World food crisis
Food prices have risen 83% since 2005, and the world’s poorest people are struggling to cope. In East Africa, millions are in urgent need of emergency food supplies. Poverty and the devastating impacts of climate change are only making the situation worse.
Poverty makes people vulnerable and limits their choices. If crops fail, subsistence farmers have few or no alternative means to provide food for their families. Natural disasters can overwhelm a poor household, destroying its ability to cope.
Rising food prices
In February 2011, The Food and Agricultural Organisation (FAO) announced that world food prices had reached a new historic peak – surpassing levels seen during the global food price crisis of 2007/08, when the number of hungry people rose from 850 million to nearly 1 billion.
Food riots are happening across the world, and the spectre of widespread hunger exists in Ethiopia, Somalia, and northern Kenya, with worsening problems elsewhere. Women in developing countries are particularly vulnerable, as they are responsible for 80% of agricultural production, and almost entirely responsible for providing their families with food. As families cut back on meals, it is women who deprive themselves to ensure that men and children are fed first.
Why is this happening?
The causes of the food crisis are complex and interlocking, but biofuel policies, high fuel prices, growing global demand (particularly from the large, emerging economies of China and India), unfair world trade rules, and climate change are all playing a part.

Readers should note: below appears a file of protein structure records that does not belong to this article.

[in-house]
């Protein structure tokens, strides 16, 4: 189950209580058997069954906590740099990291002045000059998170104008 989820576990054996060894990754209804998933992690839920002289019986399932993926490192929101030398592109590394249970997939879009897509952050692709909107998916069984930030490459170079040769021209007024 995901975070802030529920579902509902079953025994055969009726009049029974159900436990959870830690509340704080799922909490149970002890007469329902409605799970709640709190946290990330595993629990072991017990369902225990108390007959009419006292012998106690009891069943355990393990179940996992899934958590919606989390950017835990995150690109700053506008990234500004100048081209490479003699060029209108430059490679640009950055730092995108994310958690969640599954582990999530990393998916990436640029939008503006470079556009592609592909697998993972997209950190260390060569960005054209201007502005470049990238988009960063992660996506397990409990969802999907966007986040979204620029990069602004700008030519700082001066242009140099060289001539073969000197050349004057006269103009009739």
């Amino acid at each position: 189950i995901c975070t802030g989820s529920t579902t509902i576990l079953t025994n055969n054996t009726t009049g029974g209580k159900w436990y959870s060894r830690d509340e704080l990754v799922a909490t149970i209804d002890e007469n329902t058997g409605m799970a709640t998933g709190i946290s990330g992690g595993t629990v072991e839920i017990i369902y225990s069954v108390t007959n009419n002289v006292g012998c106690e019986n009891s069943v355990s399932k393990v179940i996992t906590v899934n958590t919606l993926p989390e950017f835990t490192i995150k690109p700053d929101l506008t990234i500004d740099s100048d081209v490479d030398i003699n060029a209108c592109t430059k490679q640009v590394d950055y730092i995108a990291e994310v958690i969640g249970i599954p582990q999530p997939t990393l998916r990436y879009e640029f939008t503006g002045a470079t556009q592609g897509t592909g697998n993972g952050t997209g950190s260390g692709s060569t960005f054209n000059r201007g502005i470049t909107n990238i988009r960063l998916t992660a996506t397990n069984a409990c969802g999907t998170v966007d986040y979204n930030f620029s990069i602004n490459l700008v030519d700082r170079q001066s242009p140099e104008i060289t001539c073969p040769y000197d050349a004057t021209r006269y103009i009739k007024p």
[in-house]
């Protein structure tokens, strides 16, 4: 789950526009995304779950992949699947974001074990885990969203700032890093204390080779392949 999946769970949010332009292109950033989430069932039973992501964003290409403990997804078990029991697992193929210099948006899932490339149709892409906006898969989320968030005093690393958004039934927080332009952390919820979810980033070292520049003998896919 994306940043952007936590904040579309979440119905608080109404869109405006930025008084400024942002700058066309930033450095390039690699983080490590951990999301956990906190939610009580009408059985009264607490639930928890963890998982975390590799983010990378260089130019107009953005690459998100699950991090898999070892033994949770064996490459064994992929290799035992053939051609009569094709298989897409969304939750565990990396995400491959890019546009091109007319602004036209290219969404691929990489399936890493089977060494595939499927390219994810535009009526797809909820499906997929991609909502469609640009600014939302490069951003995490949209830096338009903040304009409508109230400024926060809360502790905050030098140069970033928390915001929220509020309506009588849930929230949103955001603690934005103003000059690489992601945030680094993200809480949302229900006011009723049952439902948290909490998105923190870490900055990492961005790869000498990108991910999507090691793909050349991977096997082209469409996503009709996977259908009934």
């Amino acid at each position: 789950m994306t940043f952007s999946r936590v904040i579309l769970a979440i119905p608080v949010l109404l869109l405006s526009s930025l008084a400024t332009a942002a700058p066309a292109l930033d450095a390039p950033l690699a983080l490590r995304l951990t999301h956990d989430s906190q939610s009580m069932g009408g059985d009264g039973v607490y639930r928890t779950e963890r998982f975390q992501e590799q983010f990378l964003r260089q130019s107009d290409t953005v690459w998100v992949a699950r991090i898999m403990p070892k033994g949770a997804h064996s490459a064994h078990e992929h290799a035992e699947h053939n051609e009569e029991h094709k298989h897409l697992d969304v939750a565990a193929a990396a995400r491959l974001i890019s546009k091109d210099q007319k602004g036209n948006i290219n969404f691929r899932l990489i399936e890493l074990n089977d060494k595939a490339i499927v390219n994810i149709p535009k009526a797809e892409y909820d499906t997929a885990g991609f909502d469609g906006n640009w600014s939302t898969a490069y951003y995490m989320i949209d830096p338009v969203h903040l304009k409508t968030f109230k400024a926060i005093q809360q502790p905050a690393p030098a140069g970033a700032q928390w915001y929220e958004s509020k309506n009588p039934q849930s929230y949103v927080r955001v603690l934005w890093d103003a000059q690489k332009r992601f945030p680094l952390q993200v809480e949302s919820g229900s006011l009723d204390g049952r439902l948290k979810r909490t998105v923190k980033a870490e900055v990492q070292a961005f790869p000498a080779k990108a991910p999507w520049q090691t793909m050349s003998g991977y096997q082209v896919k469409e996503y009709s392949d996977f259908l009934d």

The global push for biofuel crops, which then take food crops out of production, is playing a big role in raising prices. On top of this, high oil prices have led to increases in the cost of fertilisers and other farm expenses, which in turn impact heavily on food.
Global supply and demand
Growing to meet global demand for products like meat and grain, and a corresponding lack of supply, has made this situation worse. Years of under-investment in agriculture in poorer countries, and unfair trade rules and farming policies which benefit rich countries, are also having a huge impact.
Increasingly unpredictable weather patterns are affecting poor farmers’ crops. Smaller harvests are leaving farmers unable to feed their families as well as affecting their ability to earn an income and make a living. Elsewhere this has affected the large-scale production of crops such as wheat from Australia.